telegraph has been made the medium of the wrong. Very respectfully, Wm. Nelson, Commanding Fourth Division, Army of the Ohio. Colonel Kelton, Assistant Adjutant-General. Hdqrs. Fourth Division, Army of the Ohio, Florence, Ala., June 26, 1862. Colonel: In obedience to orders I have the honor to make the following report of the operations of this division since the battle of Shiloh to the relinquishment of the pursuit: On May 2 the division moved from the field of Shiloh andectfully, Wm. Nelson, Brigadier-General. Col. J. B. Fry, Chief of Staff. [Addenda.] Return of casualties in the Fourth Division, Army of the Ohio, in the skirmishes about Corinth, in May, 1862. nominal list in Nelson's report of June 26, 1862. Command. Killed. Wounded. Aggregate. Remarks. Officers. Enlisted men. Officers Enlisted men. Tenth Brigade:               36th Indiana       1 1     17th Kentucky   1     1     6th Ohio     1 1 2   Nine
the responsibility cannot be thrown on my shoulders; it must rest where it belongs. Since I commenced this, I have received additional intelligence, confirming the supposition in regard to Jackson's movements and Beauregard's arrival. I shall probably be attacked to-morrow, and now go to the other side of the Chickahominy to arrange for the defense on that side. I feel that there is no use in again asking for reenforcements. The President responded as follows :-- Washingon, June 26, 1862. Your three dispatches of yesterday in relation to the affair, ending with the statement that you completely succeeded in making your point, are very gratifying. The later one, suggesting the probability of your being overwhelmed by 200,000 men, and talking of to whom the responsibility will belong, pains me very much. I give you all I can, and act on the presumption that you will do the best you can with what you have ; while you continue — ungenerously I think — to assume that I c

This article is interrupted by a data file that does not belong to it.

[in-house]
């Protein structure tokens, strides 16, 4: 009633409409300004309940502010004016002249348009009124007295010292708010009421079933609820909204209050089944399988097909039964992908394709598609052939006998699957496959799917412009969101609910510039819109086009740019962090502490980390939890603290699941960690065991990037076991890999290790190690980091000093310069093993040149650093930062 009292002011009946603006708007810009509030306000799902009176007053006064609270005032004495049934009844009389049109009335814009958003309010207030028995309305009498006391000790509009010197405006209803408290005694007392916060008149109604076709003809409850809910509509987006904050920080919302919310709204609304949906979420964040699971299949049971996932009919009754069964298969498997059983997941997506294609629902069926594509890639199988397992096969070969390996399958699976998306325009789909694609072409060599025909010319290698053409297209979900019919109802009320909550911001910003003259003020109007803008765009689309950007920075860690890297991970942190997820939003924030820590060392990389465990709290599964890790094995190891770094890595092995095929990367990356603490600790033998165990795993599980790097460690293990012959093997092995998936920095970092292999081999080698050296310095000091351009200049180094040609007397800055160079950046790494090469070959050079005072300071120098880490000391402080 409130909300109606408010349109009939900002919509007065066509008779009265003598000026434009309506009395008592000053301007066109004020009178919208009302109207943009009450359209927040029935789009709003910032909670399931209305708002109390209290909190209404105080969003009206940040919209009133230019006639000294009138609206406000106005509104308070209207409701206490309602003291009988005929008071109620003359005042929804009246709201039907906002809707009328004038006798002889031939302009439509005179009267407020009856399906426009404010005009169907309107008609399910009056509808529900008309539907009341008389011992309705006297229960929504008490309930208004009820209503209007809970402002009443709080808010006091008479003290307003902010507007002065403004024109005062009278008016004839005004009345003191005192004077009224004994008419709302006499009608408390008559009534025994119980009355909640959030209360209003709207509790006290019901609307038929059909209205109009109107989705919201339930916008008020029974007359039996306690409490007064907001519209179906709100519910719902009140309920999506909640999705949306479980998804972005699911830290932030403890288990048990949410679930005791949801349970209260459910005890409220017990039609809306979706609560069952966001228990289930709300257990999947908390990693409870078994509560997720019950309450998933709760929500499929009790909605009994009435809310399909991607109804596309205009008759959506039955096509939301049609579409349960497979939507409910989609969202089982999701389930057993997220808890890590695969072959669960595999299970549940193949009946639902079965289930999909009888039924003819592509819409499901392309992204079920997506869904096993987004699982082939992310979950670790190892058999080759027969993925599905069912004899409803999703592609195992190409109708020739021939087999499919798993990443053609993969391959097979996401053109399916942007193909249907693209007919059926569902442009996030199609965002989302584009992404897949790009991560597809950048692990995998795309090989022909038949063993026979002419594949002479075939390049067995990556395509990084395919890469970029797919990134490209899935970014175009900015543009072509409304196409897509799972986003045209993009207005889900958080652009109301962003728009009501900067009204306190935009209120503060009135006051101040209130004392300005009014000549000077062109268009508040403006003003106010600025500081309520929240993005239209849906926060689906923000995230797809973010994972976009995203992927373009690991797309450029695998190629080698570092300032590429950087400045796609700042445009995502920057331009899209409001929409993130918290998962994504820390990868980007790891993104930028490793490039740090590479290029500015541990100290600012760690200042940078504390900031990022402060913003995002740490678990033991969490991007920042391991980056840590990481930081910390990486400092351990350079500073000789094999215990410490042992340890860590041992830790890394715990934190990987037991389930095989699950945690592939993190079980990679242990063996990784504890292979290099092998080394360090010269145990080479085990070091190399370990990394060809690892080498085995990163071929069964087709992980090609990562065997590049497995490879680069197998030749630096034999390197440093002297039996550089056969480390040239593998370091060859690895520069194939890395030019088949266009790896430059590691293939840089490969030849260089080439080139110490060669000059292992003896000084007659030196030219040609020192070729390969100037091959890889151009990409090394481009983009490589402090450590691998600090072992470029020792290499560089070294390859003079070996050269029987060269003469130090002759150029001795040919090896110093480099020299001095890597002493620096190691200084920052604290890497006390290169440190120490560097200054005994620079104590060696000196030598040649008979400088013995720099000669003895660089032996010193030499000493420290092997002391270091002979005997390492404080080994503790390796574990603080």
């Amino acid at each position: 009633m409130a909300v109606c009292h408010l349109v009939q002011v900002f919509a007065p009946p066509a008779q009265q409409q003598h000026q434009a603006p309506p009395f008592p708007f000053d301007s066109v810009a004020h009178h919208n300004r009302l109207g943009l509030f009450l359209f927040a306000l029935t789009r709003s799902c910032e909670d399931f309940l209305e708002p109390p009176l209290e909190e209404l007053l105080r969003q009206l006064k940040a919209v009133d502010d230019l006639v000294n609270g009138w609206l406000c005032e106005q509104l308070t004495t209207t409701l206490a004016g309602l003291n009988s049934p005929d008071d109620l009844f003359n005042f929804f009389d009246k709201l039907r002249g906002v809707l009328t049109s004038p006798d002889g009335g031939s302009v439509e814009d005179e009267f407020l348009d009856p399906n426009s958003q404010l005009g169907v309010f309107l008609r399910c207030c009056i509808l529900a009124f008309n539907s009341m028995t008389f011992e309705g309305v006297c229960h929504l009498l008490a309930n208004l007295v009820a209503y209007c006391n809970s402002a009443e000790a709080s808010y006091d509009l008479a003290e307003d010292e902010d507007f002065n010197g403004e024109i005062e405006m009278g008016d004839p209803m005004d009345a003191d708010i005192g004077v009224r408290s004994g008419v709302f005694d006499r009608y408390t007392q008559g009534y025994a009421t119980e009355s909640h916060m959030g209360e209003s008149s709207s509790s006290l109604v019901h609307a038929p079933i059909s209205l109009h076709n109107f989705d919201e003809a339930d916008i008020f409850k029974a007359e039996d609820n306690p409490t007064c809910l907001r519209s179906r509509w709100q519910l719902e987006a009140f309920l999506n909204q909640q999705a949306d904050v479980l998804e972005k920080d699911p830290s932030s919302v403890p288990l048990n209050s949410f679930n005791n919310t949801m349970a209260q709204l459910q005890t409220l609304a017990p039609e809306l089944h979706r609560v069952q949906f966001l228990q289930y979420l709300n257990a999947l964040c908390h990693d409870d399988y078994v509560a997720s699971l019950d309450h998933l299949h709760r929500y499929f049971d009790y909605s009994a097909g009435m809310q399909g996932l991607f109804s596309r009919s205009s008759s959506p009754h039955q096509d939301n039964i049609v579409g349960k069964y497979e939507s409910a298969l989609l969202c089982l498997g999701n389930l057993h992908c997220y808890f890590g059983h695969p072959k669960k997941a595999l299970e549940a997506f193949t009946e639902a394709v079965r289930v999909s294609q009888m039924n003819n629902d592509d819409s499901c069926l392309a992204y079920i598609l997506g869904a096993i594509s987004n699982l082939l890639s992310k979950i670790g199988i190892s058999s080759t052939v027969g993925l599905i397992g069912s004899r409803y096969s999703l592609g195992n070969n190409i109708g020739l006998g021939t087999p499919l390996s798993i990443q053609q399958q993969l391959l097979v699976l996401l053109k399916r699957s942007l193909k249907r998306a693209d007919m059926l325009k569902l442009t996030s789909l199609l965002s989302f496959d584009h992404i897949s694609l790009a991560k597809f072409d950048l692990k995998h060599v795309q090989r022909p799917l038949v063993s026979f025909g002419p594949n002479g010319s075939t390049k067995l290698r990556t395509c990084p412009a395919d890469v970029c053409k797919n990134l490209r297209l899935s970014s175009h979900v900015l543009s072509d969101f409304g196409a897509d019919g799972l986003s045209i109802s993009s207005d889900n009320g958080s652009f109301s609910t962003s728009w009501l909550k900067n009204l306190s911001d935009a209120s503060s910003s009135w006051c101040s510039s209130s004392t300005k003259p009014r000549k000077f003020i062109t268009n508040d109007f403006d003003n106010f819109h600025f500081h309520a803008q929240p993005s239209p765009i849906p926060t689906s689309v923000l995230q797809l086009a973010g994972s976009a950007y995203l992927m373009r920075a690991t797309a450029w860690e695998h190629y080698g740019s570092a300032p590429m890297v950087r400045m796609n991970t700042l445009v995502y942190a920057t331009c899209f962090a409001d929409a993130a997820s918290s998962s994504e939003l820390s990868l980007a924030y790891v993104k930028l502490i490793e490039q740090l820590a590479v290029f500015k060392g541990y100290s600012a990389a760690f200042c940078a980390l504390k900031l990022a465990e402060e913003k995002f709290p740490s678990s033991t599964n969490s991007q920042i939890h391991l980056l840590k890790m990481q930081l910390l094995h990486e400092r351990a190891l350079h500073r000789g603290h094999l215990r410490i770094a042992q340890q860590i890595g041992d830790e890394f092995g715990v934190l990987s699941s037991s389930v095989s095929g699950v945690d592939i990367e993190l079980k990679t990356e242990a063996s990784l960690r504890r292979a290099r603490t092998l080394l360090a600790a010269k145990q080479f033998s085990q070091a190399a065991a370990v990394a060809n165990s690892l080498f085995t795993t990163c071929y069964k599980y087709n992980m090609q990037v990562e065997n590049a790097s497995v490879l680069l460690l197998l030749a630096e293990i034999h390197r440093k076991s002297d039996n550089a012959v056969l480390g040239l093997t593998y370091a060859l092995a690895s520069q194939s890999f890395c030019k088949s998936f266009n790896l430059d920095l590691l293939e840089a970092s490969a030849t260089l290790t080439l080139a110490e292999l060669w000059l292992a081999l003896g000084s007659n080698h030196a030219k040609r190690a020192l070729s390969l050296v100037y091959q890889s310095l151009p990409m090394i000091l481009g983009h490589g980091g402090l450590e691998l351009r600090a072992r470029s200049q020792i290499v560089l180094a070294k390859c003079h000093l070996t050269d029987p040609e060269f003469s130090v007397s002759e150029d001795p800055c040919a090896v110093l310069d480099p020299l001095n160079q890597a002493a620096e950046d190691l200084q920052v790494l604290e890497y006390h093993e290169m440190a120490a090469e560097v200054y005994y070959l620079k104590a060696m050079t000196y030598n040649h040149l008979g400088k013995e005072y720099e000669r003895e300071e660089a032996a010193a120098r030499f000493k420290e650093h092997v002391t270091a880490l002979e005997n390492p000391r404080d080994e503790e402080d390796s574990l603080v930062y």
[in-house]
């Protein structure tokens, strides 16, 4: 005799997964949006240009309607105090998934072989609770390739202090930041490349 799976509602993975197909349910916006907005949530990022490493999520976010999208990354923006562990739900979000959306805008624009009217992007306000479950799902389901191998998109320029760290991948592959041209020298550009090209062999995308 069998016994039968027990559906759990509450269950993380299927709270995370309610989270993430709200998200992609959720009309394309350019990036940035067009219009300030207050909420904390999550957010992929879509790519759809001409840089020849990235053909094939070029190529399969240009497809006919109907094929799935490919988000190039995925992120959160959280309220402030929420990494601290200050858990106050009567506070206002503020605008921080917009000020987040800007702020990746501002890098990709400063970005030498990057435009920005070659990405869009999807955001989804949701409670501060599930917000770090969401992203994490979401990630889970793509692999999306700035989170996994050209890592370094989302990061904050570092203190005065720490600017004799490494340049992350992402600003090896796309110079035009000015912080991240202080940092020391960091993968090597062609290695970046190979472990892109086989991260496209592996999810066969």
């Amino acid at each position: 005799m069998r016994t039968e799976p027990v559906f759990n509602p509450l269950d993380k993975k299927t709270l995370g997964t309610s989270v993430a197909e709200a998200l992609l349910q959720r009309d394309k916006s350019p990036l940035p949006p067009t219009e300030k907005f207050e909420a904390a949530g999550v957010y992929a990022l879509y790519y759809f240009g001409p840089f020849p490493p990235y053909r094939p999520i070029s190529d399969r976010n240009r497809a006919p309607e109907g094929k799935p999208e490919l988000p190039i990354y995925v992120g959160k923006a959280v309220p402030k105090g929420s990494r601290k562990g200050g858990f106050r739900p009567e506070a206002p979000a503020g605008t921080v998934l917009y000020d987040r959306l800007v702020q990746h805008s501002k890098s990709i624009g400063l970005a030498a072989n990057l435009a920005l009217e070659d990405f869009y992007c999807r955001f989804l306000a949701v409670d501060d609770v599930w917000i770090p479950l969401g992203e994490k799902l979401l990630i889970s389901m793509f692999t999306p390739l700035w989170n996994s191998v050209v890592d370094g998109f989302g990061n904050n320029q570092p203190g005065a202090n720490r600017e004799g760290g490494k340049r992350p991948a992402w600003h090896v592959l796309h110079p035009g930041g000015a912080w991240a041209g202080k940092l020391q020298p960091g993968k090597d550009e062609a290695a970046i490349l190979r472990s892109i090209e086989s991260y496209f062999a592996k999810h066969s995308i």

f Paine's (3d) Division, colored troops; and of Abbott's Separate Brigade, numbering in all 12,099 men. General Terry, who was in command at the victory of Fort Fisher, was placed at the head of the corps. But the war was then near its close, and in August, 1865, the organization was discontinued. Eleventh Corps. McDowell Cross Keys Cedar Mountain Freeman's Ford Sulphur Springs Manassas Chancellorsville Gettysburg Wauhatchie Lookout Mountain Missionary Ridge. On June 26, 1862, President Lincoln ordered that the troops of the Mountain Department, heretofore under command of General Fremont, shall constitute the First Army Corps, under the command of General Fremont. The corps thus formed was, for the most part, the same as the one after wards known as the Eleventh Corps, and within a short time it was officially designated as such. This order of President Lincoln was included in the one constituting Pope's Army of Virginia, which was formed from the three co